Each figure below (see What is a MTF curve ?) shows the MTF curves corresponding to each of the three misalignments presented above (fig B, C and D), in comparison with the theoretical curve of a 20 % obstructed telescope perfectly collimated. The added curves correspond to a spherical aberration and an increased obstruction. All curves have been adjusted to coincide, to compare the damages due to misalignment to other causes of performance deterioration.

A 20 % obstructed telescope misaligned at this level has the same efficiency as if it was affected by :

- a spherical aberration of l/2 on the wave

- an obstruction of 69 %

At low frequencies, the instrument loses 2/3 of its capacities (effective diameter 85 mm for a 250 mm telescope).

A 20 % obstructed telescope misaligned at this level has the same efficiency as if it was affected by :

- a spherical aberration of l/3,5 on the wave

- an obstruction of 43 %

At low frequencies, the instrument loses 1/3 of its capacities (effective diameter 157 mm for a 250 mm telescope).

A 20 % obstructed telescope misaligned at this level has the same efficiency as if it was affected by :

- a spherical aberration of l/7 on the wave

- an obstruction of 27 %

At low frequencies, the instrument loses 1/8 of its capacities (effective diameter 220 mm for a 250 mm telescope).


What are the effects of misalignment on planetary images ?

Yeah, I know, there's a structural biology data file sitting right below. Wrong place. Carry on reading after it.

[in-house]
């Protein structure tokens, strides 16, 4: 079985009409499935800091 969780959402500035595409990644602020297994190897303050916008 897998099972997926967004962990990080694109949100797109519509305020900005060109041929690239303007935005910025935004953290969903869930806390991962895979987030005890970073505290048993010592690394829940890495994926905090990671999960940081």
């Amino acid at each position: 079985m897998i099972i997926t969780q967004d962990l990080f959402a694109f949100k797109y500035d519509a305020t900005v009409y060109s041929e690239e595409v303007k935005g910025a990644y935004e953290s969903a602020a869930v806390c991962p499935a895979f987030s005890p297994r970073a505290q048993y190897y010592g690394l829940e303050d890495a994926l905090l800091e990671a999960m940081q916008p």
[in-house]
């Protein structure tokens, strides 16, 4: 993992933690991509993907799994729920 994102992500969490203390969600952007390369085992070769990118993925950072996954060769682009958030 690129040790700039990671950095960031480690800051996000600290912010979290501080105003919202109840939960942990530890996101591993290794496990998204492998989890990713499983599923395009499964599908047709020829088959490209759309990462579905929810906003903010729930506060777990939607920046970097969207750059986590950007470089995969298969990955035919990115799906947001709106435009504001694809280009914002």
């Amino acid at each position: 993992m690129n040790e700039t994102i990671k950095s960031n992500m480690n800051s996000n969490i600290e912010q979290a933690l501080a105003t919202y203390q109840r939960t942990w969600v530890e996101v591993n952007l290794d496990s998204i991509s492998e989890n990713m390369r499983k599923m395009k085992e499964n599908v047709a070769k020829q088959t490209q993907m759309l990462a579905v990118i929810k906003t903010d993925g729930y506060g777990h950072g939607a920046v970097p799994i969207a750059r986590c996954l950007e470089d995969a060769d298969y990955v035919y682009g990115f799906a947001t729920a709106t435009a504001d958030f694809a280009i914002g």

MTF curves allow simulating the effects of misalignment on real images. Below each Airy pattern corresponding to a given misalignment, is placed the image that the instrument would have given if it were affected by such a defect.

The first level of misalignment (second column) has small effects, it can be considered as the limit of acceptable misalignement for high resolution. Nevertheless, it already corresponds to a spherical aberration of l/7 on the wave, and it will pile up with other problems and aberrations. So, since a simple fraction of a turn on a collimation screw can suppress it, why go without this easy gain ? There are so many more complex problems to solve !

The second level of misalignment (third column) has stronger effects; the damages are unacceptable in high resolution.

The third level (last column) lead to a crushing of the performances of the telescope, far ahead the effects of the highest existing obstruction. The instrument loses about the 2/3 of its capacities. At this level, good optics look like lemons, the lambdas so dearly payed melt away. Unfortunately, the experience shows that most of the working reflectors suffer from misalignment equal or worse than this one. With good reason, nobody would put up with a telescope obstructed at 60 % or more, but a majority of users implicitly accept to suffer from worse damages due to misalignment. However, the major difference between obstruction and misalignment is that we can do nothing against the first and we can do everything against the second !